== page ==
Did you see this on Amphenol's website? I didn't search other mfgrs.
[image: UHF Connectors] Invented in the 1930's by an Amphenol engineer named
E. Clark Quackenbush, UHF coaxial connectors are general purpose units
developed for use in low frequency systems from 0.6 - 300 MHz. Invented for
use in the radio industry, UHF is an acronym for Ultra High Frequency
because at the time 300 MHz was considered high frequency.
UHF connectors feature a threaded coupling. Because these connectors are
low-cost, the impedance is variable.
Features & Benefits
Optional reducing adapters accommodate a wide range of popular coaxial
cables Solder termination types require no special assembly tools Crimp
termination types provide a lower cost installation method Large-size
threaded coupling is rugged design Non-demanding specifications and low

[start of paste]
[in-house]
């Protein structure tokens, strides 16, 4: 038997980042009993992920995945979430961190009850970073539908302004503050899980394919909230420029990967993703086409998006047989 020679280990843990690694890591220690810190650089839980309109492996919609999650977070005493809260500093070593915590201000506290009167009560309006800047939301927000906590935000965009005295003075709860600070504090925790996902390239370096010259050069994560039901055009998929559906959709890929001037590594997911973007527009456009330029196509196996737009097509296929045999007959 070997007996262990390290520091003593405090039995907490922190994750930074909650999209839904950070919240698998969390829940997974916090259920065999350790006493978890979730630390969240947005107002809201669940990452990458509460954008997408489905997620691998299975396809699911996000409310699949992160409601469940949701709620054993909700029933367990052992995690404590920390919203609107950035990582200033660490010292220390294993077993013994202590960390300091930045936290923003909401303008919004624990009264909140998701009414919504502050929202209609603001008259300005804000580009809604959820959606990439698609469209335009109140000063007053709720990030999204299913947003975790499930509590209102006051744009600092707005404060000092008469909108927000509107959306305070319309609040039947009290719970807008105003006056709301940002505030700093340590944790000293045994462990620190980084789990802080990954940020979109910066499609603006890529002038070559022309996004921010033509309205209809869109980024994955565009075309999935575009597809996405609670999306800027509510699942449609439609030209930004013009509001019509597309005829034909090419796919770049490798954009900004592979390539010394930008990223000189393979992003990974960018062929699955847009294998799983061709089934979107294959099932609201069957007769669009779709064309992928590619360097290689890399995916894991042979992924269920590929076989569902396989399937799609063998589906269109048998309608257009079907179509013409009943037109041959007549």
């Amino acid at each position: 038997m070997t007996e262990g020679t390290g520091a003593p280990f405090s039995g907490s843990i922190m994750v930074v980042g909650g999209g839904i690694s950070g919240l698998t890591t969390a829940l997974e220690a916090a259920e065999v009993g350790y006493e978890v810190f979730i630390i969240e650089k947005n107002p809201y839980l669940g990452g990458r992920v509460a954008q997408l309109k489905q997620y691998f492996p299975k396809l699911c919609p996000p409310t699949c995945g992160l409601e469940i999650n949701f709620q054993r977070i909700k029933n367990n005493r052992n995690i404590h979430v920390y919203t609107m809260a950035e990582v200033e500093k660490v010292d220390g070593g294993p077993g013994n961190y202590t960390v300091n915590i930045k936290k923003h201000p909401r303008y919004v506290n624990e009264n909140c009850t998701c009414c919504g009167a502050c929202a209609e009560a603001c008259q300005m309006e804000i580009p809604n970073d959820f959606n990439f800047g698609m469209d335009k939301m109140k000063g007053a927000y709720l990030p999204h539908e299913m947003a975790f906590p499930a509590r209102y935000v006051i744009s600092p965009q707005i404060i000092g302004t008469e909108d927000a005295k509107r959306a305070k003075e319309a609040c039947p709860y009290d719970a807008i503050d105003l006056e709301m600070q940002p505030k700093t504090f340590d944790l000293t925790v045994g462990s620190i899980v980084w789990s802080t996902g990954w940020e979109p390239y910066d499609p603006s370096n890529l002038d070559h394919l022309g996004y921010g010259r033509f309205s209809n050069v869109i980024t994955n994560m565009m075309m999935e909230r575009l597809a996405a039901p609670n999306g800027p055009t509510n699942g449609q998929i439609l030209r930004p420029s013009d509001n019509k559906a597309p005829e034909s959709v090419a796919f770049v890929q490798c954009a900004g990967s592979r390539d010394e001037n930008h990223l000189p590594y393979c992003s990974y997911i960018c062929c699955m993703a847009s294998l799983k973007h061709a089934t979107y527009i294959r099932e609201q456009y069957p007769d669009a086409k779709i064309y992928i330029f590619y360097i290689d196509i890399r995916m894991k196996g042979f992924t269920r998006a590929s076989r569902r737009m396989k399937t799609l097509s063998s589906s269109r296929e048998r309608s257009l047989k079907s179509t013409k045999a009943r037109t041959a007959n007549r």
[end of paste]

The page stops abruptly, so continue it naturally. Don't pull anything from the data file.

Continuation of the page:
Antennas Cable Assembly Low Frequency Applications Public Address Systems CB
Impedance Non-constant Frequency Range 0 - 300 MHz Voltage Rating 500 volts
Mating 5/8-24 threaded coupling Cable Affixment Braid solder, set screw,
clamp and crimp
Male Contact Brass with silver plating Female Contact Beryllium copper with
silver plating Bodies Brass and die cast zinc Other Metal Parts Brass
Plating Nickel and silver Insulators TFE, copolymer of styrene, polystyrene,
mica-filled phenolic and PBT polyester or equivalent
Temperature Range Mica-filled phenolic insulators: -55°C to +149°C
Copolymer of styrene and polystyrene: -55°C to +85°CTFE insulators: -65°C to
+165°C Weatherproof Except as noted, all UHF series are non-weatherproofNote:
These characteristics are typical but may not apply to all connectors.
On 12/10/07, K6QD <K6QD@cox.net> wrote:
> Does anyone know the voltage breakdown of a silver plated, Teflon
> insulated, PL-259? Same for SO-239? Doing a search, I get varying
> numbers. Thanks, Mike
> TowerTalk mailing list
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